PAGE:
Martin Parr’s postcards from Milwaukee
Parr and ten other Magnum photographers capture beer city as part of their on-going US documentary project
When you picture Milwaukee, what do you see? The city is no Shanghai, yet nor is it another link in the rustbelt, having faired better than its easterly neighbours such as Cleveland, Detroit, and Flint, Michigan. So, when it comes to modern documentary photography, the Wisconsin conurbation doesn’t fit easily into any one movement. While it hasn't the gleaming modern metropolis you might see in an Andreas Gursky image, nor is it the kind of decrepit, post-industrial place you might see in the portfolio of someone like Camilo José Vergara.
So, what should we expect from Milwaukee Art Museum’s current exhibition, Postcards from America: Milwaukee? This is the first museum exhibition of photographs from Magnum’s ongoing Postcards from America project, initiated in 2011 by a group from the legendary photo agency.
They’ve shot in Rochester, New York, home of the moribund Kodak, and in Florida during the last presidential election. Now eleven photographers from the agency - Bruce Gilden, Jim Goldberg, Susan Meiselas, Martin Parr, Paolo Pellegrin, Mark Power, Alessandra Sanguinetti, Jacob Aue Sobol, Alec Soth, Zoe Strauss, and Donovan Wylie – turn their viewfinders on the Beer City, capturing frank, sensitive and thought-provoking images. Martin Parr continues his meditations on leisure, with visits to Milwaukee’s stadium and state fair. Belfast-born Donovan Wylie, dwells on the city’s roads, showing the kind of built environment that’s neither wholly grand, nor entirely new, neither run-down nor newly minted. Jim Goldberg issued an open call for Milwaukee's Best, shooting portraits of the city’s self-described best sausage makers, best cooks and happiest, best-adjusted person.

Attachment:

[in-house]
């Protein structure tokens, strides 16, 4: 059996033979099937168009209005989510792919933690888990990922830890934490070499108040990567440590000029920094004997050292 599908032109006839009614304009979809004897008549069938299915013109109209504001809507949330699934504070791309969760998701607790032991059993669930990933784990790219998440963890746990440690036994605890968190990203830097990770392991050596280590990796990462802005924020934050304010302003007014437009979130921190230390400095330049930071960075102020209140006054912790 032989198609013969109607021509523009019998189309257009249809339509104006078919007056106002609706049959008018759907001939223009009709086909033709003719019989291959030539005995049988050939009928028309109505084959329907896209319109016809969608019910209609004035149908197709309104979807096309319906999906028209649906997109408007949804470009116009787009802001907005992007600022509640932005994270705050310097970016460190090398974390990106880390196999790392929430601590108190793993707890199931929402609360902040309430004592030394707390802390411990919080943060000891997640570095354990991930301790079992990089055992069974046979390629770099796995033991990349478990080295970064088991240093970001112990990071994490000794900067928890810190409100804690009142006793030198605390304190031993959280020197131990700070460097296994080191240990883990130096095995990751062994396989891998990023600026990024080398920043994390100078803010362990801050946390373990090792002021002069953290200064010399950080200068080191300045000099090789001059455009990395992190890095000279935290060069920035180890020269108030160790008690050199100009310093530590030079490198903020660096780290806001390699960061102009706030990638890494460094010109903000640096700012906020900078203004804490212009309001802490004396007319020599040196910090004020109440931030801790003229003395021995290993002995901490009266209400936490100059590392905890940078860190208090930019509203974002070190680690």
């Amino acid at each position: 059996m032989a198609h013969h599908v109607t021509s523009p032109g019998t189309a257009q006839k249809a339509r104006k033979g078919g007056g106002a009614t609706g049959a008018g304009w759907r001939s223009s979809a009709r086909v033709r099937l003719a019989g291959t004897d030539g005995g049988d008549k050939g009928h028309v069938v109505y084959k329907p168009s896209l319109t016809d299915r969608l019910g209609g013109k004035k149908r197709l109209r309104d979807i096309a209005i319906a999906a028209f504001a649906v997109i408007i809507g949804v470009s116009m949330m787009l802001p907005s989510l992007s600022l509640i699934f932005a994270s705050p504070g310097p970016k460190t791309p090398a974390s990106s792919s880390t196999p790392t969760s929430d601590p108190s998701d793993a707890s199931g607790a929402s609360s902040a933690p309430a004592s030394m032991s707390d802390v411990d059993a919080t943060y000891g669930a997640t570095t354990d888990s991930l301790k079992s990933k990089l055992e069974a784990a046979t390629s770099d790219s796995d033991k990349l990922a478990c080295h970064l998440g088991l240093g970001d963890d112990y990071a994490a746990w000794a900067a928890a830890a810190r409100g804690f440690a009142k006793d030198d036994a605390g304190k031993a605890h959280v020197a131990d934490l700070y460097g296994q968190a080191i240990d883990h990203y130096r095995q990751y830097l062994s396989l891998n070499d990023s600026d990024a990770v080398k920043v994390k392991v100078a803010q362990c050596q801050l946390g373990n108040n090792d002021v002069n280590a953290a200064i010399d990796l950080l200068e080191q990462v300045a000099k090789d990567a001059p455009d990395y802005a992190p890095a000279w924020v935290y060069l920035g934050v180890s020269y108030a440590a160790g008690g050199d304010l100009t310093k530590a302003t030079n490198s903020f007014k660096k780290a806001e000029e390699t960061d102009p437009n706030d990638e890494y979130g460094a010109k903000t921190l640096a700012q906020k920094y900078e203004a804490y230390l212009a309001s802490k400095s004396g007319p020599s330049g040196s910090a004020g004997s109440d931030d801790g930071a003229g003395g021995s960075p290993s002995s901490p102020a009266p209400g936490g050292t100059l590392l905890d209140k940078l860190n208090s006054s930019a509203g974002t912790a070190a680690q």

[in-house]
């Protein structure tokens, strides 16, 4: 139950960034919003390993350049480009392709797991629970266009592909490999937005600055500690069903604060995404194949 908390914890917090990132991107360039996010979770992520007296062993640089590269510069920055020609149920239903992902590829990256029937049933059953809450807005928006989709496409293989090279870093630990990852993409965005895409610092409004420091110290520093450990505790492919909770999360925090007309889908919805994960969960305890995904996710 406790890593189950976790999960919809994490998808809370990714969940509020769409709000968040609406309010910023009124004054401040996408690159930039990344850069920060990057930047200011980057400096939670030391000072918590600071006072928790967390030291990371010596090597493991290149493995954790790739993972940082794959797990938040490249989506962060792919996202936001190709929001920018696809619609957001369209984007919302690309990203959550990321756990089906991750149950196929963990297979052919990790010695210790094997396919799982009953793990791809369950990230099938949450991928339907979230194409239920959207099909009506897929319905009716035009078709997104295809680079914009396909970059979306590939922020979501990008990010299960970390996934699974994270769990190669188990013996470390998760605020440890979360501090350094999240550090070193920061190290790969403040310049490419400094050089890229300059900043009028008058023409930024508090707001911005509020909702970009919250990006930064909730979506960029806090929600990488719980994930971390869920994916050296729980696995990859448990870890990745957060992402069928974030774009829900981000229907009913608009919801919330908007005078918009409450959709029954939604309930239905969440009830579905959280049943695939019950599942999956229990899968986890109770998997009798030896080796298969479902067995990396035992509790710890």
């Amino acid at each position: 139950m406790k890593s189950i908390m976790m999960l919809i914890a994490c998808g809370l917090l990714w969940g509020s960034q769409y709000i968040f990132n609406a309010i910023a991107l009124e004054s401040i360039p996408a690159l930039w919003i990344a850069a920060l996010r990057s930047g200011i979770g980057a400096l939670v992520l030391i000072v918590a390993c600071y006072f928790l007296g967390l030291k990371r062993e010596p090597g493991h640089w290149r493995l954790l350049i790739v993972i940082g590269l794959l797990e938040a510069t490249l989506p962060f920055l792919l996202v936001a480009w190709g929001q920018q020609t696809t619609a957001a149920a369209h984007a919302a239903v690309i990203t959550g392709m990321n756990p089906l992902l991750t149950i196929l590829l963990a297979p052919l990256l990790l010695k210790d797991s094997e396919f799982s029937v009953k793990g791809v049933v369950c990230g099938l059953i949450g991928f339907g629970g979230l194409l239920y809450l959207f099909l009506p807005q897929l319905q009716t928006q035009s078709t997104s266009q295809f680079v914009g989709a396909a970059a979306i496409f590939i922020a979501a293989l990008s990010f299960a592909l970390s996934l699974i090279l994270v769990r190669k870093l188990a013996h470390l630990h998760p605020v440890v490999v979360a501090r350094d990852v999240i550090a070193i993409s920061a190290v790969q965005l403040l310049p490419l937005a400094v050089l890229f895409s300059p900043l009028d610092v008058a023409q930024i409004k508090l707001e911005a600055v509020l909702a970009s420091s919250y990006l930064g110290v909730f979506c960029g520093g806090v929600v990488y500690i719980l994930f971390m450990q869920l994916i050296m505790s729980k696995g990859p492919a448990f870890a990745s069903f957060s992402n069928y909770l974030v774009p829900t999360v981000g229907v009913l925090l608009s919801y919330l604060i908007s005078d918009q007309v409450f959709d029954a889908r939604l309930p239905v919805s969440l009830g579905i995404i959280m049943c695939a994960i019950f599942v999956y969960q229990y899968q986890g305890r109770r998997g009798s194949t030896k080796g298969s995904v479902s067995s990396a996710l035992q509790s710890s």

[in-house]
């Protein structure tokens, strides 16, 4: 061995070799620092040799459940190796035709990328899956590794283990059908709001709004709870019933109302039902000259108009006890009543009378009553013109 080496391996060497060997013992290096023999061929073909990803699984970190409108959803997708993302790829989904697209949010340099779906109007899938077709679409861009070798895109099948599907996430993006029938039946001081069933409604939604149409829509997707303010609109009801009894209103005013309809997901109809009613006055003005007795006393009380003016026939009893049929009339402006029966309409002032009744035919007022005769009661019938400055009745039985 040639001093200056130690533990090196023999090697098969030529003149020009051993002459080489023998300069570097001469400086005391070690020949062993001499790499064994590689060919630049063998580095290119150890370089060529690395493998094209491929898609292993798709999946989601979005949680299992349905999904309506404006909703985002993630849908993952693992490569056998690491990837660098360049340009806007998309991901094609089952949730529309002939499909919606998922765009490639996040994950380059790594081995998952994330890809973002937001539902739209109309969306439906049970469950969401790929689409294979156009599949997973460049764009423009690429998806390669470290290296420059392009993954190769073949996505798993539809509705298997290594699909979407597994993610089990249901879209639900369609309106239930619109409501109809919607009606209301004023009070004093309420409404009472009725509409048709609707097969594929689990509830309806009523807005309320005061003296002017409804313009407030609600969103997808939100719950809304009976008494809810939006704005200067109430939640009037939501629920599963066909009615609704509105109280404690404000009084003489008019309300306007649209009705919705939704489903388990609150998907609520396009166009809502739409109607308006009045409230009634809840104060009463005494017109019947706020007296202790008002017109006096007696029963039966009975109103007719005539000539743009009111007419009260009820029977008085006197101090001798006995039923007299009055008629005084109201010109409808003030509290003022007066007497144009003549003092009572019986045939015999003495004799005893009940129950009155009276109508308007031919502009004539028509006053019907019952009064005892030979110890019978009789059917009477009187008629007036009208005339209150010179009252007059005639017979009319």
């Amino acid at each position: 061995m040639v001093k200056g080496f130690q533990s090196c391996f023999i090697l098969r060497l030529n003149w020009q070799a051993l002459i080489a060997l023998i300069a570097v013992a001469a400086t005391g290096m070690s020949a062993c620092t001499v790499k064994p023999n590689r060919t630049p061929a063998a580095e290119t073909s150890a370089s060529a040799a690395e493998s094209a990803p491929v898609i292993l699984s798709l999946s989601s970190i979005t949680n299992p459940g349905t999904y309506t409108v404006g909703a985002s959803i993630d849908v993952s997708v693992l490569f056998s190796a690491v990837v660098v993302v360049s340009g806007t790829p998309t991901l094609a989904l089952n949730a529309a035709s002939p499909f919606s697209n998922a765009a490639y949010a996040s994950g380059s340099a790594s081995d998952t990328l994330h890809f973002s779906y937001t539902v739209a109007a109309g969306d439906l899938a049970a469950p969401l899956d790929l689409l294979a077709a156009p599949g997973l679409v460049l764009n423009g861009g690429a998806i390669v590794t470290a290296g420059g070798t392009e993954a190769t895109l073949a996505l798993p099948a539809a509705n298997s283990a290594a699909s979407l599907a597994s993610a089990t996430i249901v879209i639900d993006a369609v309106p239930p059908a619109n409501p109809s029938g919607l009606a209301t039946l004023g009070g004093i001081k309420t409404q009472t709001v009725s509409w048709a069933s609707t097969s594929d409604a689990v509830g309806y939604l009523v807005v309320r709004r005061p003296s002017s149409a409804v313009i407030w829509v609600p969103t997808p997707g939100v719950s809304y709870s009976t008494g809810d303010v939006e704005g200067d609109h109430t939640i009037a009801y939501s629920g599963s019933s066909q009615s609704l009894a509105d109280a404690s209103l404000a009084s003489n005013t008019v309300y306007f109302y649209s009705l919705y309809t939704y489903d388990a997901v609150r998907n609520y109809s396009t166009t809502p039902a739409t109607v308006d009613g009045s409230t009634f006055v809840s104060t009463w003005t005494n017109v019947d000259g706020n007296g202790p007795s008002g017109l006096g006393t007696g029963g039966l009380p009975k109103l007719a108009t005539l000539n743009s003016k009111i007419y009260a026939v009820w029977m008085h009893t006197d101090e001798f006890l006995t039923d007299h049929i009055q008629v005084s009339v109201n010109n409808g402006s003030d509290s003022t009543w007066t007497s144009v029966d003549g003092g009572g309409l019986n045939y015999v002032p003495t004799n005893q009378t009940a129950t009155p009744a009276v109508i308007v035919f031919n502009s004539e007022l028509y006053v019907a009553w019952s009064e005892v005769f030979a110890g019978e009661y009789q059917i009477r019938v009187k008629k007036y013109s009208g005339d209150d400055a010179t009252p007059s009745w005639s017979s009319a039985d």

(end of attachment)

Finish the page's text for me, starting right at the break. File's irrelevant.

“From Donovan Wylie’s investigation of Wisconsin’s highway infrastructure, to Martin Parr’s playful look at the State Fair, the works featured in the exhibition reflect the artists’ individual interests and visions,” said Lisa Sutcliffe, curator of photography for at the museum.
Indeed, in a city across the world for its brewing – Miller is one of the city’s biggest employers – and its sitcoms – Happy Days was set there, this engaging, cliché-free collection of shots says much about America today as it does about the skills and on-going relevance of Magnum as a whole. You can flick through a Tumblr of images here, or visit the museum’s exhibition from now until 19 October.
Find out more about the show here. For a greater understanding of Magnum, take a look at the books we've produced with the agency; for more on Martin Parr buy our new monograph; and for a richer understanding of photography today, buy Photography Today.